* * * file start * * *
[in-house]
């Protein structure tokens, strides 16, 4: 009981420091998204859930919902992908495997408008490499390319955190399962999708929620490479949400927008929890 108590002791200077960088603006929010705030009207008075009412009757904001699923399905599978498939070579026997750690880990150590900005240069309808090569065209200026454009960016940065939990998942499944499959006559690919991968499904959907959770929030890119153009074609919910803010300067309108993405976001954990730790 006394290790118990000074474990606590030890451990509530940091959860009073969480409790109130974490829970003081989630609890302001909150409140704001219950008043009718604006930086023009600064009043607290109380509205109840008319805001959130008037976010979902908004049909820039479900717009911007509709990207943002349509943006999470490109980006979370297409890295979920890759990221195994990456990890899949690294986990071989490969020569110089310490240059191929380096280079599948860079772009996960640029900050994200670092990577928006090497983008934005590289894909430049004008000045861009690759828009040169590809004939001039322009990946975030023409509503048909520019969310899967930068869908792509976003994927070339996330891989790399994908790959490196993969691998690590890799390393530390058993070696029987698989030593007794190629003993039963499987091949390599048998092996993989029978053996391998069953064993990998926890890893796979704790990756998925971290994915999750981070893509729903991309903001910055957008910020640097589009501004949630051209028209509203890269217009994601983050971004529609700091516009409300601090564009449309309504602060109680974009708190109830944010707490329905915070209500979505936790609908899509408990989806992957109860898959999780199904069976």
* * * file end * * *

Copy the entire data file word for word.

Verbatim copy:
[in-house]
């Protein structure tokens, strides 16, 4: 009981420091998204859930919902992908495997408008490499390319955190399962999708929620490479949400927008929890 108590002791200077960088603006929010705030009207008075009412009757904001699923399905599978498939070579026997750690880990150590900005240069309808090569065209200026454009960016940065939990998942499944499959006559690919991968499904959907959770929030890119153009074609919910803010300067309108993405976001954990730790 006394290790118990000074474990606590030890451990509530940091959860009073969480409790109130974490829970003081989630609890302001909150409140704001219950008043009718604006930086023009600064009043607290109380509205109840008319805001959130008037976010979902908004049909820039479900717009911007509709990207943002349509943006999470490109980006979370297409890295979920890759990221195994990456990890899949690294986990071989490969020569110089310490240059191929380096280079599948860079772009996960640029900050994200670092990577928006090497983008934005590289894909430049004008000045861009690759828009040169590809004939001039322009990946975030023409509503048909520019969310899967930068869908792509976003994927070339996330891989790399994908790959490196993969691998690590890799390393530390058993070696029987698989030593007794190629003993039963499987091949390599048998092996993989029978053996391998069953064993990998926890890893796979704790990756998925971290994915999750981070893509729903991309903001910055957008910020640097589009501004949630051209028209509203890269217009994601983050971004529609700091516009409300601090564009449309309504602060109680974009708190109830944010707490329905915070209500979505936790609908899509408990989806992957109860898959999780199904069976």